Cycling In Slovenia: Rateče to Kamniška Bistrica (115 kms).

Today’s ride, from Rateče to Kamniška Bistrica, was as leisurely a beginning to a long journey as you could wish for. The first 30 kilometres along the tranquil valley floor was sprinkled with tiny villages. Slightly downhill, following the Sava Dolinka, it was an effortless ride, while even the cars seemed to move by unnoticed.

Running parallel with the road was the D2, one of the myriad of cycle paths throughout the country. If only the Victorian state government back home, promised to incorporate more cycle paths within its road infrastructure. One can only hope that it might even capture the imagination of the electorate. Then again, Victoria’s motorists seem to have a lot less patience for its fellow road users than do their European counterparts.

Still relatively easy on the eye, I experienced my first taste of suburbia at the town of Jesenice, once the home of mining and iron making industries. However, following the breakup of Yugoslavia, economic change led to less ironwork production, causing massive layoffs of employees and emigration of people in search of new employment. In more recent times, the town has sought to become less dependent on its metallurgic industry, developing other economic strings to its bow.

Unlike most European towns, there were few red lights in Jesenice to impede my progress. The loss of continuous motion through traffic-laden towns, and even worse, cities, can be the constant bane to the cyclist who’s just passing through.

Barely 15 kilometres to the south, from Jesenice, is Lake Bled. The vista includes a medieval castle literally clutching the side of a cliff and a Baroque church-with its 99 stone steps leading up to the entrance-exquisitely ensconced on an island surrounded by trees. Add to this a glacial lake and a towering mountain backdrop and you have Slovenia’s most popular tourist attraction.

Soon the road I was on veered left towards Zirovnica, and beyond here the mountains, while to my right snaked the motorway from Austria. With almost 8000 metres of tunnel behind it, this less than busy stretch of highway was heading towards the Slovenian capital of Ljubljana.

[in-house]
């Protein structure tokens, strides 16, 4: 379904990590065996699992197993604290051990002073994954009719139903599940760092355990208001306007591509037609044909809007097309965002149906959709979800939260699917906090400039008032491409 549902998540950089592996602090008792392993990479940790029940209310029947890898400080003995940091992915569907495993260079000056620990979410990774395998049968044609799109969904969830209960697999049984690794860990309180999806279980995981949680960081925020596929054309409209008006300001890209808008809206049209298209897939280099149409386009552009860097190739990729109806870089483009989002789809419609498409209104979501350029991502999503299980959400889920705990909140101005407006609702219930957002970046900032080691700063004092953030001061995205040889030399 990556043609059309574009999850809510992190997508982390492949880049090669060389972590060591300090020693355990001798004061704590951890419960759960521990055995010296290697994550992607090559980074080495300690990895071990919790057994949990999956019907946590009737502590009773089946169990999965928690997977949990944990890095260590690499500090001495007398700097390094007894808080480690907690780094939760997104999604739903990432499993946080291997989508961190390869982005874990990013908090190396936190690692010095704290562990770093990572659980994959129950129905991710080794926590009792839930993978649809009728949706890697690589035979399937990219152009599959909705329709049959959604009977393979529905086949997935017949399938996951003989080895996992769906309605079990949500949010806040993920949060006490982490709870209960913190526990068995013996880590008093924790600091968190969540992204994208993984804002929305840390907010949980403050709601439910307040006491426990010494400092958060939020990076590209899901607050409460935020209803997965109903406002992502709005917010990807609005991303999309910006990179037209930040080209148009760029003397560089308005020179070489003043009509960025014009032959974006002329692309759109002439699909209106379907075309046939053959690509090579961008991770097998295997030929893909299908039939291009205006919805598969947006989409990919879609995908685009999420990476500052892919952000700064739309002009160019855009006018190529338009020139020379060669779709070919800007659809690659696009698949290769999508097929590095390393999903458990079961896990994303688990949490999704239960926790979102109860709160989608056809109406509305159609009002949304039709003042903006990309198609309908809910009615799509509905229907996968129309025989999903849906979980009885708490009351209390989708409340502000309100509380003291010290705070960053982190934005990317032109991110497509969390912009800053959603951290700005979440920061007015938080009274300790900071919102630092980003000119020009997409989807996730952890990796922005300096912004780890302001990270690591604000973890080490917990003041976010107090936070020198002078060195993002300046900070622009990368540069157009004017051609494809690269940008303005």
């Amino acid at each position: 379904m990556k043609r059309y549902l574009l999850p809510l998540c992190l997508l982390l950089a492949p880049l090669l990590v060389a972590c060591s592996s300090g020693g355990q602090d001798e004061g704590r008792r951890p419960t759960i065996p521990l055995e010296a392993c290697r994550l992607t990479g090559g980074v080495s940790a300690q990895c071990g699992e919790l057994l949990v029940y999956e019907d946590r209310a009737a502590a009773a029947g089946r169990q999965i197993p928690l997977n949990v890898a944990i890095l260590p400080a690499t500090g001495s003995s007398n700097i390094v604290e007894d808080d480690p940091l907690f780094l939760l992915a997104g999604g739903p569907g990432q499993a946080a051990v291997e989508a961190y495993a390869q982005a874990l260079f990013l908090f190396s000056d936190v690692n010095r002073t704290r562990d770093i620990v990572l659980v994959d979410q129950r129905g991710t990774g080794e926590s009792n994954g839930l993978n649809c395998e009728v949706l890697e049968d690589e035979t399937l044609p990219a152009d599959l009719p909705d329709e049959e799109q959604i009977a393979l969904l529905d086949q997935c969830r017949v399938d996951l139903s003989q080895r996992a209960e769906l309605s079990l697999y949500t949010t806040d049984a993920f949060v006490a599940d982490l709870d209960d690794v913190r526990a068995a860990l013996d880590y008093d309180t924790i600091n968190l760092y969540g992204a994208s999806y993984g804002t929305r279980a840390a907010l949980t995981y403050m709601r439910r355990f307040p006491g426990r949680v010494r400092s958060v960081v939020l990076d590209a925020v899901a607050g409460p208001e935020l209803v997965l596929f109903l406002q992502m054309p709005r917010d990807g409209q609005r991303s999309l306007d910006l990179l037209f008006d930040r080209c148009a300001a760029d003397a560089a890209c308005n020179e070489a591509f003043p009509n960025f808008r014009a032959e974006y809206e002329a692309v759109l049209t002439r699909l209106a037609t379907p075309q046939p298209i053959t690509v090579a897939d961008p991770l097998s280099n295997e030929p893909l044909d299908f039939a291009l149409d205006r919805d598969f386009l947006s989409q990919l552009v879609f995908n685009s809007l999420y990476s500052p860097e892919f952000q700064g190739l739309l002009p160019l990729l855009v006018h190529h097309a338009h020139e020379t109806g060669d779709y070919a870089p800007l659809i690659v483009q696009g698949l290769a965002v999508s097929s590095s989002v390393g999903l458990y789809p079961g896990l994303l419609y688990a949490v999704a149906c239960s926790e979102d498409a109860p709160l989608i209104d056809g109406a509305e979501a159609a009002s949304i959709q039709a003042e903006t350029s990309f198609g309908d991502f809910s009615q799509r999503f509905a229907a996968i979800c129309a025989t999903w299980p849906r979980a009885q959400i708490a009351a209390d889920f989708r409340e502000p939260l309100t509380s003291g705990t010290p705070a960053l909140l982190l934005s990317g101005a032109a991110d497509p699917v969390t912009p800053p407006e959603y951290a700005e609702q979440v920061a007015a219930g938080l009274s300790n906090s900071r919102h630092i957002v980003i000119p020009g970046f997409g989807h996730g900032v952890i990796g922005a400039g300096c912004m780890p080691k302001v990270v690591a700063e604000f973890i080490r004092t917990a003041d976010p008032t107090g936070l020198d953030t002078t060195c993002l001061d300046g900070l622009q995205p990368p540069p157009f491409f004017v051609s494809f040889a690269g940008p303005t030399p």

Once you leave the valley floor there is only way you can go: up! The road towards Tržič was my first serious climb for the day, though not as steep, nor as long as I expected it to be; nevertheless, steep enough to provide me with a swift and smooth descent into town.

Despite a map and the supposedly easy-to-follow road signs, I’ve come to expect the expected; that is, somewhere along the way I’ll become lost. Presumably on the outskirts of Kranj, a rather bustling and fast-moving town – at the very least by road - I approached a pair of cyclists for help. A young couple - I think somewhere in their 20’s - they appeared to be very fit, as testified by the 70 kilometres they had just ridden themselves. Following a lengthy conversation about each others’ comings and goings, they kindly had me follow them to a small village, Kokrica, from where I could again continue my journey along both road and map.

The view of the Kamniška Savinjske Alps from Kamnik.
Once more I was gliding from village to village, with a clear road seemingly ahead. That was until I reached Cerklje na Gorenjskem. Not easy to say and even more difficult to get out of, I again had to enlist the help of an unsuspecting local.

This time it was a young lady, who in her own words spoke “Just a leetle English”. Faster than a telephone exchange employee, she put her mouth to her mobile and within seconds a rather hefty young led came bounding along the footpath. Most likely her son, his impeccable English soon had me on the exact road I needed.

Following a very steep climb towards Apno, made all the more difficult by the lingering heat, I eventually reached the medieval town of Kamnik, where the route finally became much easier to follow. From here it was just another 10 kilometres to our accommodation at House Berdnik, in Kamniška Bistrica.

The road, which gradually travels uphill towards the snow capped peaks of the Kamniška Savinjske Alps, is a popular destination for local cyclists, as testified by the numbers I passed travelling each way. While the road is eventually encased by a semi-circle of mountains, many walks continue further up ont its steep slopes above.

That evening, now entrenched in the mountains, we gorged ourselves on a magnificently procured meal of local trout, grilled cheese and vegetables, salad and bread. Slovenian hospitality continued back at our accommodation, when our very affable host, Frank, offered us his home-made limoncello. Needless to say, it was an evening to remember!

Books by Mark Krieger:

‘High Spain Drifter’ is available on Amazon , Barnes and Noble, Booktopia  and other online bookstores. 

‘Lycra, Lattes and the Long Way Round’ is available on Amazon, Book Depository, Barnes and Noble, Kobo Books

Both books are also available at local bookshops on the Mornington Peninsula: @ Rosebud Bookbarn and @ La Brocante

“Give a man a fish and feed him for a day. Teach a man to fish and feed him for a lifetime. Teach a man to cycle and he will realise fishing is stupid and boring”.                              
                                                                      Desmond Tutu